example for Christian ethics.
I have had to do alot of personal processing in regards to Pacifism in
the last year or so. It seems the term pacifism has taken on a life of
its own. I have personally tried to distance myself from it. I think
pacifism has become more of an ‘end’ for people or almost an idol. Our
focus has left Jesus and us being able to find life in Him and has gone
to ‘being the best pacifist I can’. I believe if we really focus on
getting all of our Life in Christ, focus on perfecting our love for him
and others, non-violence becomes a byproduct or a fruit of that
perfected love.

Eric Blauer
Eric Blauer
9 years ago
Reply to  Steve Beck

Steve, as for allowing people to “pick at” my thoughts and feelings, I take my inspiration from the “Bible Blogger Prayer”. It’s a little known passage for speakers and writers that I pray daily as I face my online opponents. 😉

“The Lord, the Eternal, equipped me for this job—with skilled speech, a smooth tongue for instruction. I can find the words that comfort and soothe the downtrodden, tired, and despairing. And I know when to use them. Each morning, it is God who wakes me and tells me what I should do, what I should say. The Lord, the Eternal, has helped me to listen and I do as He says. I have not been rebellious or run away from God’s work. But it’s been hard. I offered My back to those who whipped me, my cheeks to those who pulled out my beard; I did not turn away from humiliation and spitting. Because the Lord, the Eternal, helps me I will not be disgraced; so, I set my face like a rock, confident that I will not be ashamed. My hero who sets things right is near. Who would dare to challenge me? Let’s stand and debate this head-to-head! Who would dare to accuse me? Let him come near. See here, the Lord, the Eternal, helps me—who could possibly win against me? All my accusers will wear out like a ratty old moth-eaten shirt.” -Isaiah 50:4-9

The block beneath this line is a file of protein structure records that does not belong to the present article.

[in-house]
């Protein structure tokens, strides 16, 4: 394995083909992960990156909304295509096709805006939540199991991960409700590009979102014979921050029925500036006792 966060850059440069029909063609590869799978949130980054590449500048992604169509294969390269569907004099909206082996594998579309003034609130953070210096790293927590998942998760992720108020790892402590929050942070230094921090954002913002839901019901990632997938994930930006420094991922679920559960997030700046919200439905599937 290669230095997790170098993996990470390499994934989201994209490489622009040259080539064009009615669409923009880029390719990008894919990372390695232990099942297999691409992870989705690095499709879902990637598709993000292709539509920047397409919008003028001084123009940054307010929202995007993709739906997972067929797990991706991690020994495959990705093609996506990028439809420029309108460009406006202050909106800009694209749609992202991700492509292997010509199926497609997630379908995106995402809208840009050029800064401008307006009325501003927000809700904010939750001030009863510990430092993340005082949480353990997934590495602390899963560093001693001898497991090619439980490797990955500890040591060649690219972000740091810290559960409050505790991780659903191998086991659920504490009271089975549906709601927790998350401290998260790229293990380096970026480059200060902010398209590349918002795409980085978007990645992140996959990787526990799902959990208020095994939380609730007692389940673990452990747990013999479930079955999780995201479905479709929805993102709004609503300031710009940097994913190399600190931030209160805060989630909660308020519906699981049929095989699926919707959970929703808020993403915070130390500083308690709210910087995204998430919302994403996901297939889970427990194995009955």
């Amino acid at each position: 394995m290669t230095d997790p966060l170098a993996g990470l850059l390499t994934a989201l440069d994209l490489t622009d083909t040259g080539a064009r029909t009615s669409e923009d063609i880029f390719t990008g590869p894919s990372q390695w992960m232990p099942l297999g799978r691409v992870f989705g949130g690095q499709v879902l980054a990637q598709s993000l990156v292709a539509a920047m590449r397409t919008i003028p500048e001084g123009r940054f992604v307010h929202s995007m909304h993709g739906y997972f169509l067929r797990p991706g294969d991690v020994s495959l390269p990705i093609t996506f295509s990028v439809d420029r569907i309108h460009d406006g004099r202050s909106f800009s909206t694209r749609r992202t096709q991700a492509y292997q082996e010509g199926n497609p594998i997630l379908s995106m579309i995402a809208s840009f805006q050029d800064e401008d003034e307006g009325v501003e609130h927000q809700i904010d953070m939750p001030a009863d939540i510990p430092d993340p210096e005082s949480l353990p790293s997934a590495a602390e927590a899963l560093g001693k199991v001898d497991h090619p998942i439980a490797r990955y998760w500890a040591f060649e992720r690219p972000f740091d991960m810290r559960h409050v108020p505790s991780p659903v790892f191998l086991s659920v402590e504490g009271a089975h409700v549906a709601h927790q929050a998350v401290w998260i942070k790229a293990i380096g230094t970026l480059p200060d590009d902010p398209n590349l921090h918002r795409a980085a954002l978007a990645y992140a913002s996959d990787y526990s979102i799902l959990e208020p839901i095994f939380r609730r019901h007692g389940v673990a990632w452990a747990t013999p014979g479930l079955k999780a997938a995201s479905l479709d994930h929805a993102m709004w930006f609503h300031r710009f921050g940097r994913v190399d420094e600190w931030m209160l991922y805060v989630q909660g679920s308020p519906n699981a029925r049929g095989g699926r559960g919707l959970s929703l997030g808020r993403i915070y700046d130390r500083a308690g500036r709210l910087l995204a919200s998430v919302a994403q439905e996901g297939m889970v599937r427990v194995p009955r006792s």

Steve Beck
Steve Beck
9 years ago

Sorry, I “finger pecked” my first comment and forgot my other two thoughts by the time I was finished. …
For someone to call God a pacifist is just nonsense. There is no
biblical support for that in either testament. God has passed lethal
on people and will judge the living and the dead some day. With that
said, there is no authority given to Christians to do the same.
Lastly, I feel the book of Revelation has the strongest non-violent
message for believers out of any book in the new testament. For
Revelation to be used to condone or justify violence I think is an
irresponsible interpretation.

Eric Blauer
Eric Blauer
9 years ago
Reply to  Steve Beck

Steve, thanks for the comments and tackling the tough issues, as someone who is living and serving in South Sudan, you know first hand the realities of having to flee war from tribal and ethnic violence. Sudan and international terrorism have been connected for decades: